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Title: Sex steroids levels in chronic kidney disease and kidney transplant recipients: associations with disease severity and prediction of mortality.
Authors: Grossmann, Mathis;Hoermann, Rudolf;Ng Tang Fui, Mark;Zajac, Jeffrey D;Ierino, Franscesco L;Roberts, Matthew A
Affiliation: Department of Medicine Austin Health, University of Melbourne, Heidelberg, Vic., Australia; Endocrine Unit, Austin Health, Heidelberg, Vic., Australia.
Issue Date: 11-Dec-2014
Citation: Clinical Endocrinology 2014; 82(5): 767-75
Abstract: Our objective was to characterize and evaluate prognostic implications of circulating sex steroids in patients at different stages of chronic kidney disease (CKD).Prospective observational cohort study.We prospectively recruited patients with CKD III-IV, undergoing chronic dialysis and kidney transplant recipients (KTR) from a single centre in 2003-2004.Two stored samples taken 3 months apart were analysed for sex hormones using liquid chromatography/tandem mass spectrometry, and the mean of the two was used for analysis. We also measured novel biomarkers troponin T and NT-proBNP. Patients were followed until death, transplant or 30 June 2013, and survival analysis performed.In males, but not in females, both testosterone (P = 0·003) as well as oestradiol (P < 0·02) levels were lowest in dialysis patients and highest in KTR. Over a median follow up of 8·5 years (interquartile range 3·8-9·2), 52 men (36%) died and 24 (17%) received a kidney transplant. In Cox proportional hazards regression up to 9·6 years, an increase in total testosterone of 1 nmol/l was associated with a 9·8% (95% confidence interval 3·1-16·3) decrease in mortality independent of age, body mass index, stage of renal disease and circulating levels of NT-proBNP or troponin T. By contrast, sex steroid levels were not associated with mortality in females.Testosterone levels differ across stages of kidney disease and low testosterone levels predict mortality in males, independent of established and novel predictors of mortality.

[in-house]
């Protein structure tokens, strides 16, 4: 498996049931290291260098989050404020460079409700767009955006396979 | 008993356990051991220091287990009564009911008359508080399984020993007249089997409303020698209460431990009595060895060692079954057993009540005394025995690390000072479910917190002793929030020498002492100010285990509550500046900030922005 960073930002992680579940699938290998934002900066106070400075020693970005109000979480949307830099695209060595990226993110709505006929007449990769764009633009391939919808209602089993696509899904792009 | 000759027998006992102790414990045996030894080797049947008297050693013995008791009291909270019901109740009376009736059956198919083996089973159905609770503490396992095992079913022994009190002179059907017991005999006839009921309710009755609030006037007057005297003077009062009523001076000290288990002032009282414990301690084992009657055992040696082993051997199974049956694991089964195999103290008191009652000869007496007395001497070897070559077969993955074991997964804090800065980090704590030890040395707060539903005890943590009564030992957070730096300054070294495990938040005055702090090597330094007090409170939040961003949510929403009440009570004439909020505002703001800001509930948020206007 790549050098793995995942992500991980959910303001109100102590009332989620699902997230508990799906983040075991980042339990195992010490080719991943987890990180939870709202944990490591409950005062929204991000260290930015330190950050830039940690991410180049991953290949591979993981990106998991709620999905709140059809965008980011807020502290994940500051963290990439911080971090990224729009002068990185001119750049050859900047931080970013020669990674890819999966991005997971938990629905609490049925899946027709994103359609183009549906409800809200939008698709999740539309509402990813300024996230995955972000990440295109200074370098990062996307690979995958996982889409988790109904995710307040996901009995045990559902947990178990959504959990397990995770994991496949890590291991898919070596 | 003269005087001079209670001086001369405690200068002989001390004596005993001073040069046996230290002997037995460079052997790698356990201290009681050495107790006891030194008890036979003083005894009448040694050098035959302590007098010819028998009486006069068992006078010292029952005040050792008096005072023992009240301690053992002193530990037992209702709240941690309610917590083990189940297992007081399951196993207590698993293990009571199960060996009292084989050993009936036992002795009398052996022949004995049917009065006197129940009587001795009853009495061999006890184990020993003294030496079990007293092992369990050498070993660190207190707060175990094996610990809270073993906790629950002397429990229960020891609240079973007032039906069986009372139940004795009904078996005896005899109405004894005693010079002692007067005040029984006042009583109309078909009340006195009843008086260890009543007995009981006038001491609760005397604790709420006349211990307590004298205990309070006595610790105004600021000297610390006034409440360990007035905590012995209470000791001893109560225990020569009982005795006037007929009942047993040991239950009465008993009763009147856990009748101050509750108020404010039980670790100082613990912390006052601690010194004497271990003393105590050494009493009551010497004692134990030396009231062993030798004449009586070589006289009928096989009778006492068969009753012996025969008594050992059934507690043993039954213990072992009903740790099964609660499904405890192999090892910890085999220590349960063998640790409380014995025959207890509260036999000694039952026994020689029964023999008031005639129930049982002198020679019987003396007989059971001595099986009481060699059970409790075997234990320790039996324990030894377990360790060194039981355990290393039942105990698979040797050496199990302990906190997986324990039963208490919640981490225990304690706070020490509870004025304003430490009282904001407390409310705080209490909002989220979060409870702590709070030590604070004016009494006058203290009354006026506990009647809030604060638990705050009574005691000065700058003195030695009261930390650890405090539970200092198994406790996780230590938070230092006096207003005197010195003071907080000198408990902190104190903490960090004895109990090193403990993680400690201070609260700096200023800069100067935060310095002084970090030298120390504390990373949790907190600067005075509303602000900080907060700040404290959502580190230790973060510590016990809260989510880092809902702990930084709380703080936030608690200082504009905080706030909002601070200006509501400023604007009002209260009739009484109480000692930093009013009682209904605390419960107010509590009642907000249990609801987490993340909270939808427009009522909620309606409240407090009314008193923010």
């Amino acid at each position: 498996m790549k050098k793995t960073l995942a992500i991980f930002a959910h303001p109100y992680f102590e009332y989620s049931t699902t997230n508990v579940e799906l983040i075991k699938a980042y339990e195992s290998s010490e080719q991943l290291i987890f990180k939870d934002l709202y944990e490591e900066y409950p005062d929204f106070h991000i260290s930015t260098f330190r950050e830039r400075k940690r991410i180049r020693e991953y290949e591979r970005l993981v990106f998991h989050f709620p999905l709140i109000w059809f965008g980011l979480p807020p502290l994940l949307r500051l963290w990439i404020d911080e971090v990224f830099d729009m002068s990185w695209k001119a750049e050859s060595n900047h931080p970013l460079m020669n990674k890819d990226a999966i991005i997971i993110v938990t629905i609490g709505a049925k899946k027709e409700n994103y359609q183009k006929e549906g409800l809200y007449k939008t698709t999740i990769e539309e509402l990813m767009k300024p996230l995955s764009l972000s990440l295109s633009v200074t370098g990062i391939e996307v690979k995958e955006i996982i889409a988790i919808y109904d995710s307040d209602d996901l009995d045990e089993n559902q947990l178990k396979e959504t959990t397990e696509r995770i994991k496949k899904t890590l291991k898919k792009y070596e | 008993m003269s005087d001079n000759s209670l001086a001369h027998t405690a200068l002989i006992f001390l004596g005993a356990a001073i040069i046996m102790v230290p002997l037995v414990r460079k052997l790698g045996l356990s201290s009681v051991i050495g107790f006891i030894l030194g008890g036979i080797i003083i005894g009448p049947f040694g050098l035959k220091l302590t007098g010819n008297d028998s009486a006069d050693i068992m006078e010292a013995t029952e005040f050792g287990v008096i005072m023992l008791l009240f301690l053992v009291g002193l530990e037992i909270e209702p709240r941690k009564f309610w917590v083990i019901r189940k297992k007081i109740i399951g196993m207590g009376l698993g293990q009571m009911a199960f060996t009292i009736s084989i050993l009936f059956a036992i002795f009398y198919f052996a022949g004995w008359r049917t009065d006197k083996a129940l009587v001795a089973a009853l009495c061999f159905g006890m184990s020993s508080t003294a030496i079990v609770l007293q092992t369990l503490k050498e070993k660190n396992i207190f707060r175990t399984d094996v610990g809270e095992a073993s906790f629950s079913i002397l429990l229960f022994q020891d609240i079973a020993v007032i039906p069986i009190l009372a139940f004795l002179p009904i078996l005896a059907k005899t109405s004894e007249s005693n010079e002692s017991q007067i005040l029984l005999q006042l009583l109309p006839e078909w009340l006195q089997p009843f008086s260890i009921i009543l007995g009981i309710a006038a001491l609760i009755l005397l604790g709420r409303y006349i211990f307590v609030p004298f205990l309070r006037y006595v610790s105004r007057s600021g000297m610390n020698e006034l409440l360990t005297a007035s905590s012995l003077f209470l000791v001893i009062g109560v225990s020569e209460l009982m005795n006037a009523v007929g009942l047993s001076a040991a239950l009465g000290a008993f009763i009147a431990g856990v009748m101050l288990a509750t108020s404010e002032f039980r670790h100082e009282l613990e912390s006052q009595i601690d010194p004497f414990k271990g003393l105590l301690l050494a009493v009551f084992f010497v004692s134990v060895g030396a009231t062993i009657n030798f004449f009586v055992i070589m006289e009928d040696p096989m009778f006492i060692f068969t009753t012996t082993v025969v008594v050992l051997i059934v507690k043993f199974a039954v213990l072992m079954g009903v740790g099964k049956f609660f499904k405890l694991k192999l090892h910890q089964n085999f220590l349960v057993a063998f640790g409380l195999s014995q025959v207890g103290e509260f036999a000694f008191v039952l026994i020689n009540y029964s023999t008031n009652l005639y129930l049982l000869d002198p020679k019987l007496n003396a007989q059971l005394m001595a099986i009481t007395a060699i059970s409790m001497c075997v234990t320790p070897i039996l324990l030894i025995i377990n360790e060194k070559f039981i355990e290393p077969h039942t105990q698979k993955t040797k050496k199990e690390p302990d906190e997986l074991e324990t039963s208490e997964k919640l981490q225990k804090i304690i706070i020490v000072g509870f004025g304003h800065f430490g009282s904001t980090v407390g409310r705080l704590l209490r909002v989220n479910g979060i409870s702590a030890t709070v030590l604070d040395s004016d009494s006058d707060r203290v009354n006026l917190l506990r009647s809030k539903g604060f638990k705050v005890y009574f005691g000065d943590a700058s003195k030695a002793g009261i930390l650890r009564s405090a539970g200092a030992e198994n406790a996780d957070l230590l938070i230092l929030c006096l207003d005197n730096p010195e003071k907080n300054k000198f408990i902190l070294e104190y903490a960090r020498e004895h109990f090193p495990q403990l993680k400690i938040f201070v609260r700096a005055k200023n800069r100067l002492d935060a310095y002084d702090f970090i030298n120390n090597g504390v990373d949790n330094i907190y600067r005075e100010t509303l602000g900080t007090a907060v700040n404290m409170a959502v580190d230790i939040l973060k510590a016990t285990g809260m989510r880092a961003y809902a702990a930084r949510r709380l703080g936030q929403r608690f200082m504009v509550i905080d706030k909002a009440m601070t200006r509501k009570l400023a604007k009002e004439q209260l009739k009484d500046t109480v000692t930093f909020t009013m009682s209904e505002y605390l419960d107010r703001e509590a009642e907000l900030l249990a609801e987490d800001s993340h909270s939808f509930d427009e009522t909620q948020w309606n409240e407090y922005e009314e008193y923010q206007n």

Internal ID Number: 25378236
DOI: 10.1111/cen.12656
Type: Journal Article
Appears in Collections:Journal articles

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